Thin Hen, need ideas why and treatment ideas no parasites

Discussion in 'Emergencies / Diseases / Injuries and Cures' started by Thassa, Nov 6, 2014.

  1. Thassa

    Thassa Chillin' With My Peeps

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    Adirondack Park, NY
    1) What type of bird , age and weight (does the chicken seem or feel lighter or thinner than the others.) 2 year old Buff Orpington hen, currently molting, but has been thin for about 6 months.

    3) How long has the bird been exhibiting symptoms? ~6 months maybe longer

    4) Are other birds exhibiting the same symptoms?no

    7) What has the bird been eating and drinking, if at all. She seems to eat well, her crop feels full when I feel it and it seems like it should be, not squishy. Currently the whole flock is getting Flock Raiser (22% protein) because only 4 hens out of ~45 are laying. The flock free ranges 3-4 days a week and they get sunflower seeds, a small amount of scratch and leftovers as treats.

    8) How does the poop look? Normal? Bloody? Runny? etc.poop looks normal not runny

    9) What has been the treatment you have administered so far? none

    10 ) What is your intent as far as treatment? For example, do you want to treat completely yourself, or do you need help in stabilizing the bird til you can get to a vet?I'd like to figure out why she is thin.

    12) Describe the housing/bedding in use. 10x20 coop, large run (100x100?) and free ranged 3-4x a week or more. Pine shavings for bedding.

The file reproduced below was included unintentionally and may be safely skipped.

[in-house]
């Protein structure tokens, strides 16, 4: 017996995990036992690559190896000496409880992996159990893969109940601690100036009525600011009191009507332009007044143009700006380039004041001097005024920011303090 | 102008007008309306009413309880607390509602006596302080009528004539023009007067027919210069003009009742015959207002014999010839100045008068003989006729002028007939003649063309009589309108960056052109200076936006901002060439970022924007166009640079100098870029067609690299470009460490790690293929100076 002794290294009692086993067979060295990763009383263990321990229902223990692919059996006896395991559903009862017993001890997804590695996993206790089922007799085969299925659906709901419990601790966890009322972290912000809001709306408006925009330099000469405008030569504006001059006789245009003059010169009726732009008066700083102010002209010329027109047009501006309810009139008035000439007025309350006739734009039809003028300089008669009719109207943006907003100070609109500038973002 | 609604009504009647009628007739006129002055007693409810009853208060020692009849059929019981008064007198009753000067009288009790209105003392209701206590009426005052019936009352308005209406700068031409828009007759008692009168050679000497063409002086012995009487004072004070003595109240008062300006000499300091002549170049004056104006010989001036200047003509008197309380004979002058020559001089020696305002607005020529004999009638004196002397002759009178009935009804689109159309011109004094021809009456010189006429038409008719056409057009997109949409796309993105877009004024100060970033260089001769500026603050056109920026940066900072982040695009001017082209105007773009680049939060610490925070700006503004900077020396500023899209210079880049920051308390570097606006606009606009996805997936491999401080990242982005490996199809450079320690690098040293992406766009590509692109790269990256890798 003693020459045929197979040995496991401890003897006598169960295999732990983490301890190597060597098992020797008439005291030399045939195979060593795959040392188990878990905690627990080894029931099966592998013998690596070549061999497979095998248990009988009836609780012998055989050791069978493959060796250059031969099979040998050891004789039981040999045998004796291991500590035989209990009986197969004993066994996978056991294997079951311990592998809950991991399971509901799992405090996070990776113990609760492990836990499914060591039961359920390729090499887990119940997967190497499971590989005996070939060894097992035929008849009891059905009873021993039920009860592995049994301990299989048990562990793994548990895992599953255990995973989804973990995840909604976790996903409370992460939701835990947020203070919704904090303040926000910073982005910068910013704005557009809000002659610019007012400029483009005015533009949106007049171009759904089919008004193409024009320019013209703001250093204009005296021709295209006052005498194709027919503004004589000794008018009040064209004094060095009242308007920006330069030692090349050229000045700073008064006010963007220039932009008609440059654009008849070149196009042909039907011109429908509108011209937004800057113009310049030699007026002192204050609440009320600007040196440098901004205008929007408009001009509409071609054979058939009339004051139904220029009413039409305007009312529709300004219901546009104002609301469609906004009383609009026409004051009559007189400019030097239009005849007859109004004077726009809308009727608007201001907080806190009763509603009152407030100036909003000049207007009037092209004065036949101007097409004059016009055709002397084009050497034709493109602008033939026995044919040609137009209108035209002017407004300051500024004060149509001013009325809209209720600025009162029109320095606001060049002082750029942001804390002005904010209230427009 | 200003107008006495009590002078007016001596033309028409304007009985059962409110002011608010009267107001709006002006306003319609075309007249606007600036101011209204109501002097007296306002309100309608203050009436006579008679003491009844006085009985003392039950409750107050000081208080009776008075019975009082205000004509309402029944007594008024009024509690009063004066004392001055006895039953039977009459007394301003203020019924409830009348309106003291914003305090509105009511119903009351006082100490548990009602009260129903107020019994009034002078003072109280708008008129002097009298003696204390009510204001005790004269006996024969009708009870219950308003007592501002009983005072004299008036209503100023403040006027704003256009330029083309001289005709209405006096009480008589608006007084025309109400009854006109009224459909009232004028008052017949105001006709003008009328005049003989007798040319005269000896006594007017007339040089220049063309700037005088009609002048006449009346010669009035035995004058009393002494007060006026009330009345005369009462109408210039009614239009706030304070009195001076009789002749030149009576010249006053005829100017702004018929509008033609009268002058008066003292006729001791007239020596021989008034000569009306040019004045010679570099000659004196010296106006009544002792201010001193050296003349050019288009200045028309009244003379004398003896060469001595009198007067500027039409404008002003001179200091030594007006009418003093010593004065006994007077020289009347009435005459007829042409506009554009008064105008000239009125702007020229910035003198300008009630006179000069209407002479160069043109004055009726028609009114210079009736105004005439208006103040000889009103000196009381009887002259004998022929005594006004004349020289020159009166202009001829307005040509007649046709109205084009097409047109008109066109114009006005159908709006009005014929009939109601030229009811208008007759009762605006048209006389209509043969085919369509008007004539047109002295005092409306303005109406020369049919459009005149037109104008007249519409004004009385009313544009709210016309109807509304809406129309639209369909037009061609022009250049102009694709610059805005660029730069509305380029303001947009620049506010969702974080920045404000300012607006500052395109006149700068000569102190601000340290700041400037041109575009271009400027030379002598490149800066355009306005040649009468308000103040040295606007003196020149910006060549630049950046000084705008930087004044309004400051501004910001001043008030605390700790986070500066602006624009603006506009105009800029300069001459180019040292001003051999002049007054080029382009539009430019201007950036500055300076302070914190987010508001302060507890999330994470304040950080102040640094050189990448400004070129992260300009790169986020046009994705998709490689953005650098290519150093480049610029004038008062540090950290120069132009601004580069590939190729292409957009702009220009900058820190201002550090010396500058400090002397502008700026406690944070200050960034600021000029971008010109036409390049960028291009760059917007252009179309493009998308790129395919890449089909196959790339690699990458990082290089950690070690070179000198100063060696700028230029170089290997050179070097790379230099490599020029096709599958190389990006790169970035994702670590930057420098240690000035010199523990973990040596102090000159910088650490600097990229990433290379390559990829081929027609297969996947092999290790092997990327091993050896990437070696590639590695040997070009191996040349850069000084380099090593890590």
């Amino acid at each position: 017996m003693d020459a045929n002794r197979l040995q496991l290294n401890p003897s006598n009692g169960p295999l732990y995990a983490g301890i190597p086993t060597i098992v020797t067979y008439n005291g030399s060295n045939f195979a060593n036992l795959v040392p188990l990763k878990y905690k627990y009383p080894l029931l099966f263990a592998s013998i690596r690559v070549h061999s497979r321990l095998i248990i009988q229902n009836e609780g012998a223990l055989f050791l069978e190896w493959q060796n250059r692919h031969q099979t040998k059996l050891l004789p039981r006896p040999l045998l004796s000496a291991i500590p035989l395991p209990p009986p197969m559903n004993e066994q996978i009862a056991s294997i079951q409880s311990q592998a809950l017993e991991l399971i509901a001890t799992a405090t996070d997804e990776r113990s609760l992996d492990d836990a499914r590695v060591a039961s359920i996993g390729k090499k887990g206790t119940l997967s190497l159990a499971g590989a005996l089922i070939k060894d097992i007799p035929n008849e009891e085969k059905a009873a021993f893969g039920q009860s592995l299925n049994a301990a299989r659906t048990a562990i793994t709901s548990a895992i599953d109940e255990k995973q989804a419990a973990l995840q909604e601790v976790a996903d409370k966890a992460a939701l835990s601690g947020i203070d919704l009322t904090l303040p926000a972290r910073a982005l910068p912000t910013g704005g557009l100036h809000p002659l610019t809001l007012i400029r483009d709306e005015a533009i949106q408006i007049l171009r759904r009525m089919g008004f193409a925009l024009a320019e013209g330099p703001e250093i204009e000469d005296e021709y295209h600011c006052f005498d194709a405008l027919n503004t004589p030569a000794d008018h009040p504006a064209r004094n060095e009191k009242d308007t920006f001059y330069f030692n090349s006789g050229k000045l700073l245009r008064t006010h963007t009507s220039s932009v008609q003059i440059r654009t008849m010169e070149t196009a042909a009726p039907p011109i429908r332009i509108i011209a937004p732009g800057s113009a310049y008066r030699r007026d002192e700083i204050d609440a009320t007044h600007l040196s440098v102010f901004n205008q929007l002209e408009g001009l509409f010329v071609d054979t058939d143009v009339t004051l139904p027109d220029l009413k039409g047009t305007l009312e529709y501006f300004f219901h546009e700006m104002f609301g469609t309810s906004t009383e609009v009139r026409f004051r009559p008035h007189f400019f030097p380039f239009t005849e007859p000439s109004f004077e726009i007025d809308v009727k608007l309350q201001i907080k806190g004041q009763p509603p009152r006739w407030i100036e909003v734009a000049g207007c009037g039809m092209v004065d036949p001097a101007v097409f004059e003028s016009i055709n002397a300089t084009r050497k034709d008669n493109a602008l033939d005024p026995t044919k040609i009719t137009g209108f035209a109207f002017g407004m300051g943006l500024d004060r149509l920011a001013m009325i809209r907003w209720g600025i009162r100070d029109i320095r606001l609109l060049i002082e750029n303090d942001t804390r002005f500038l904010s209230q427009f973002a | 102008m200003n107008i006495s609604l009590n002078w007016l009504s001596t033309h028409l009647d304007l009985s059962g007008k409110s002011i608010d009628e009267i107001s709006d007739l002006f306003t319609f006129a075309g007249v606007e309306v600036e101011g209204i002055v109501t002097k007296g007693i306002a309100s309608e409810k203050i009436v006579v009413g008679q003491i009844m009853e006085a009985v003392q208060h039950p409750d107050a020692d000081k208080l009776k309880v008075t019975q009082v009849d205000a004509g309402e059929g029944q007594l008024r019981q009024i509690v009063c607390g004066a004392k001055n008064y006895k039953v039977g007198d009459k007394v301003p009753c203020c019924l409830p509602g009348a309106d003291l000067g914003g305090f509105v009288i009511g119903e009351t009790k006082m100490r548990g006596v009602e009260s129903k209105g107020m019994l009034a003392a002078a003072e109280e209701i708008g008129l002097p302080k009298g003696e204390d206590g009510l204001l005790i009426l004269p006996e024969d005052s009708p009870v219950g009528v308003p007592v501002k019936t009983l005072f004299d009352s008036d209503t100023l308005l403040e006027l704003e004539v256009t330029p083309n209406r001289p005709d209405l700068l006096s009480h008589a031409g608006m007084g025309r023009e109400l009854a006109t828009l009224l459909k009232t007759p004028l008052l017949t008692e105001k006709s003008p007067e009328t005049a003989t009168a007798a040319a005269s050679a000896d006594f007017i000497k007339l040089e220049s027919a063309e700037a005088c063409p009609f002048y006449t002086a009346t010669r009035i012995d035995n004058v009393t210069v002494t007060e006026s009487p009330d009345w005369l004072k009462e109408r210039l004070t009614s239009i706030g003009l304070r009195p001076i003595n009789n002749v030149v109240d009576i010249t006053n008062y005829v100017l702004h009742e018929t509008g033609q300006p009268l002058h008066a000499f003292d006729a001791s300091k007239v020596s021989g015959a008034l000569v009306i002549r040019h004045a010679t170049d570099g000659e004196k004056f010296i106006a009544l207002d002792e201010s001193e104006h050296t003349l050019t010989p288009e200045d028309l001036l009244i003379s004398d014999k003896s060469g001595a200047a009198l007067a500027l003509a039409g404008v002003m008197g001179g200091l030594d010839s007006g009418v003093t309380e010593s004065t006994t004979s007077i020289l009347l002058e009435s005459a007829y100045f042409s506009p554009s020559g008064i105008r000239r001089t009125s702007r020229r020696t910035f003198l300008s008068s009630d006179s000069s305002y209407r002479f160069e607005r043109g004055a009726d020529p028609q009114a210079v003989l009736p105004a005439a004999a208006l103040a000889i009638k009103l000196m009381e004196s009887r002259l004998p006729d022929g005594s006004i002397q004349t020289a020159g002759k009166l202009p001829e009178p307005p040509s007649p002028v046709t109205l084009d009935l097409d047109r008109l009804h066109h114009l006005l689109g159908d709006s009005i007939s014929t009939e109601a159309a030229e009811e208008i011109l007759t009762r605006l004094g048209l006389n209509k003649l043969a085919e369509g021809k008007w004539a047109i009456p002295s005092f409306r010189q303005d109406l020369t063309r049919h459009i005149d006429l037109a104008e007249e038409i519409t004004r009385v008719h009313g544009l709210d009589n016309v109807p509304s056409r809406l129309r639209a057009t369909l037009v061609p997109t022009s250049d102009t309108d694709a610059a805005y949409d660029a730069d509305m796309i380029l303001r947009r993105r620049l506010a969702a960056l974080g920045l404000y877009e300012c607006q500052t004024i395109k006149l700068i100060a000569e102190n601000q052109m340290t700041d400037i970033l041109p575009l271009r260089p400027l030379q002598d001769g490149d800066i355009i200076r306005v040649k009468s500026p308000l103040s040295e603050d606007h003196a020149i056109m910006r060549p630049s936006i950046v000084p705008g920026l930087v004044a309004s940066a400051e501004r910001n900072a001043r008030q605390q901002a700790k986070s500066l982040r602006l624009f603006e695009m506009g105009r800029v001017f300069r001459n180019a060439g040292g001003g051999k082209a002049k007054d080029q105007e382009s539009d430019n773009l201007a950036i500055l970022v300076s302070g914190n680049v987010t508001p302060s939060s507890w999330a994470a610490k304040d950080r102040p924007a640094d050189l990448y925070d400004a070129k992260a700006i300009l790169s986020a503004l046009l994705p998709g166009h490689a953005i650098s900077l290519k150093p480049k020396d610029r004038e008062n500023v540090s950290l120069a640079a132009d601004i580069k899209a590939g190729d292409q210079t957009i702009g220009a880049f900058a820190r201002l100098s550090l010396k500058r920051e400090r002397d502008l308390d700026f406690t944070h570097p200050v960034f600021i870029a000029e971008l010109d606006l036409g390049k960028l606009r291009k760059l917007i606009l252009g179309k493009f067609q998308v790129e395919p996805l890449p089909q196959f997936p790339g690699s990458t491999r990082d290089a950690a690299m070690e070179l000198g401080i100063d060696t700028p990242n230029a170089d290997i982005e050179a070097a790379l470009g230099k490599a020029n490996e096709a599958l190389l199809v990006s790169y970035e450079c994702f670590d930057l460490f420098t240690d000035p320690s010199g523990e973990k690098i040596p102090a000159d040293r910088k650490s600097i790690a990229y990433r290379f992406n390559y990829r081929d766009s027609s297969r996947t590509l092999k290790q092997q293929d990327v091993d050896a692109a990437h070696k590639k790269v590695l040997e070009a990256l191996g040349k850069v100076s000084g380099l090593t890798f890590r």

I have had stool samples done tested by a vet every 2-3 months and no parasites are found. She has no external parasites that I can see. She never really layed well, maybe 1x a week at her best and I'm not really sure when she layed last. She seems like she is a little weaker than she has been but its hard to tell. No nasal discharge, eyes bright, feathers shiny and in good shape. Feet have been checked for bumblefoot, crop nice and full, not squishy.

    I read somewhere that internal fungal infections could cause thinness but I am totally stumped.
     
  2. Twistedfeather

    Twistedfeather Chillin' With My Peeps

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    Have you been adding things to her diet? Catfood, Milk and sunflower seeds will help with weight.
     
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  3. Michael Apple

    Michael Apple Overrun With Chickens

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  4. Thassa